And as far as building muscle goes - I think it will help, but be careful not to go overboard. The training plan for my next race has me doing some weights twice a week, but stress not to overdo it on the legs. Running already does so much for your legs already, but I always try to incorporate weights for my arms and abs and glutes into my regular routine.

Two more tips - when weather allows, try running outside - I promise you'll love it! I started off as a treadmill girl myself after hearing it was easier than running outside, and now I have to tell you it's the opposite - I now call it the dreadmill b/c all I do is stare at the timer on the machine and I feel like going 6.0 mph is sprinting, but when I'm outside and distracted, 6.0 mph seems slow and the time flies by.

final tip - do you ever go to runnersworld.com? It's the website for RunnersWorld Magazine, and it's awesome. So many helpful tips, articles, etc. I HIGHLY recommend it - it's great for motivation too!

cincimom11
01-11-2011, 11:50 AM
I suspect that what's happening, though, is you're going too fast for your current level of cardiovascular fitness. Slow down your run intervals and see what happens.

That's what I was going to say! The slower you go, the longer you'll last. :)

Keep up the hard work!

CherryPie99
01-11-2011, 04:43 PM
Congats CherryPie on your progress!! I also started running during my weight loss journey and you are doing FANTASTIC! Before I started running a year ago, I couldn't run for more than one minute, and with enough training, I'll have you know I did my first half marathon in November, am currently training to improve my time for my second, and Sunday did a 10 mile run at a 9 minute mile pace..... I don't tell you this to brag or show off, but to show you you can do it - I think before i started training to run, even in high school when i was fairly active, my mile time for PE class around 15 minutes and I remember thinking I wanted to pass out. It's been a long time since something has made me feel as proud and accomplished than running. I always wanted to be a runner, my entire life (I'm 25) and now I am - and SO ARE YOU! You're a runner!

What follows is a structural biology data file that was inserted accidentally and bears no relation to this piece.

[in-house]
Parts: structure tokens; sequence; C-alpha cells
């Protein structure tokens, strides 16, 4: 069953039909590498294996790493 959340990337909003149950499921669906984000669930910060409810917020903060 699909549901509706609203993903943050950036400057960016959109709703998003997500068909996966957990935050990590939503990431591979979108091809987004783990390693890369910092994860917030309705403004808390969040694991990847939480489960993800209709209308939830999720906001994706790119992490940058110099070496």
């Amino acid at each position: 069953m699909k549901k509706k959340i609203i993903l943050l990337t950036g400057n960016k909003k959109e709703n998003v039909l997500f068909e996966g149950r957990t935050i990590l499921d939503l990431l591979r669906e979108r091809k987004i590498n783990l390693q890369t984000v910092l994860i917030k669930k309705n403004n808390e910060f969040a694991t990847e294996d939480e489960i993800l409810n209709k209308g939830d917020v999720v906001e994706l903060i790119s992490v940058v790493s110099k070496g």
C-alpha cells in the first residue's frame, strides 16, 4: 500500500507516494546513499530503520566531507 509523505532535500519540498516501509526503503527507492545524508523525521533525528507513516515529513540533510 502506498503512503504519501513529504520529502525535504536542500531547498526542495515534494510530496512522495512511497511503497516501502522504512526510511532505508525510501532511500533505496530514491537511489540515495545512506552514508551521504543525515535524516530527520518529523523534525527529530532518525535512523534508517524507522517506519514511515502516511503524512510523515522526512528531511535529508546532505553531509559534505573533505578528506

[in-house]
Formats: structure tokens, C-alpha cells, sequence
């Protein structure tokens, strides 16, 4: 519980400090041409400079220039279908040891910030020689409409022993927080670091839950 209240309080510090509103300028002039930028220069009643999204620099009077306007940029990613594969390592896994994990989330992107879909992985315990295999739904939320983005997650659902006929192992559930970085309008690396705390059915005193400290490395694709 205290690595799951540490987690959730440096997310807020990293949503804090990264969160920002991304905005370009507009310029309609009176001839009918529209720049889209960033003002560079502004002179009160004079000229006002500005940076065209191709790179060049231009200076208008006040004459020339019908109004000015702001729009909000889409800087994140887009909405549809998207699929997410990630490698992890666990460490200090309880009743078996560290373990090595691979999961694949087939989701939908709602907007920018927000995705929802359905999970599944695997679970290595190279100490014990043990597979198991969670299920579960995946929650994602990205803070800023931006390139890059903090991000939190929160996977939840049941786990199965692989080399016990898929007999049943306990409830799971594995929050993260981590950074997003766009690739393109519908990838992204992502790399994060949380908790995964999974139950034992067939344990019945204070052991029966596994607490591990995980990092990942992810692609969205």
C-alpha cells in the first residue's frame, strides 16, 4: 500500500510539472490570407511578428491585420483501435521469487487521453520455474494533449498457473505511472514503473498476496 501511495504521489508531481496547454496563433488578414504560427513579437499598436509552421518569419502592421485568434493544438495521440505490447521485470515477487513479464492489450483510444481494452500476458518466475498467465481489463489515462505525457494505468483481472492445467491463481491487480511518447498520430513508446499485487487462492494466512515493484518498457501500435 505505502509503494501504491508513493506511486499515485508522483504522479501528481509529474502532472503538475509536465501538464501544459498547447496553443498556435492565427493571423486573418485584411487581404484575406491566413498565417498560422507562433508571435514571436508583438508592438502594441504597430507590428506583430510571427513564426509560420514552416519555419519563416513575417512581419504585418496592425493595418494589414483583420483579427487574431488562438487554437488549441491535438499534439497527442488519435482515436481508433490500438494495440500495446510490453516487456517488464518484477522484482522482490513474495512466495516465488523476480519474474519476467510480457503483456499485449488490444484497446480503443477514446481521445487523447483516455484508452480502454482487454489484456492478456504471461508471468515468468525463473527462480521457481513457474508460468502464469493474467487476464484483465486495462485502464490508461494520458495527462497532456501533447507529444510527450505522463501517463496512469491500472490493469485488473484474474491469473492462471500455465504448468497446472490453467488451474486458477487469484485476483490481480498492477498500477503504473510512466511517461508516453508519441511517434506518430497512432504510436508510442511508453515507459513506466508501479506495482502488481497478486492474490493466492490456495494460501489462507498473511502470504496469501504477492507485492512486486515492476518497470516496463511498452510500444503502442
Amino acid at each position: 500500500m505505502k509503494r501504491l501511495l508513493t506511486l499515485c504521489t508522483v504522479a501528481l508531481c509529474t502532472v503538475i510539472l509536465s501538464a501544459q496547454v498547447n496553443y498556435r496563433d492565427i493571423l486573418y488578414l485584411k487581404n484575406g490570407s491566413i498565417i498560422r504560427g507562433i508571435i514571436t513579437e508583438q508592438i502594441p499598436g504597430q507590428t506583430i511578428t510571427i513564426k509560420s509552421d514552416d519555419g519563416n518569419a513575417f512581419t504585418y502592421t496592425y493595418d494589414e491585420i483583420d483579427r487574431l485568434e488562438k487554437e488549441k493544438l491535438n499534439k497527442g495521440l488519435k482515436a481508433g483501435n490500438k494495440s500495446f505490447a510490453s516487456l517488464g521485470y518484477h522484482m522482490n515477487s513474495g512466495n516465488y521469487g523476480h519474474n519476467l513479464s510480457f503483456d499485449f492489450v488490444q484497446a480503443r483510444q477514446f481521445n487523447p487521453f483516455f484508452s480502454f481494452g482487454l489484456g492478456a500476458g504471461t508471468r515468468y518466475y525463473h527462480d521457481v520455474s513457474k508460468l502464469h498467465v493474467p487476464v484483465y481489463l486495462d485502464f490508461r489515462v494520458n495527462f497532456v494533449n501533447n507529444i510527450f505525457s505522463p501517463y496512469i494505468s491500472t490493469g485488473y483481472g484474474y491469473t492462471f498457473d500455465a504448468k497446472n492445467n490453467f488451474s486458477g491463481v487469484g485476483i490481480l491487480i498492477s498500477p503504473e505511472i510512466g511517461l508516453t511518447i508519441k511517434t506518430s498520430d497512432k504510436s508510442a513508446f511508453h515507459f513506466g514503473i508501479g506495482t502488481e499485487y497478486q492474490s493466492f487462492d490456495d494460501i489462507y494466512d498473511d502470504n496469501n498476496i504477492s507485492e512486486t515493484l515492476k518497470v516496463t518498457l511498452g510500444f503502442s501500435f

And as far as building muscle goes - I think it will help, but be careful not to go overboard. The training plan for my next race has me doing some weights twice a week, but stress not to overdo it on the legs. Running already does so much for your legs already, but I always try to incorporate weights for my arms and abs and glutes into my regular routine.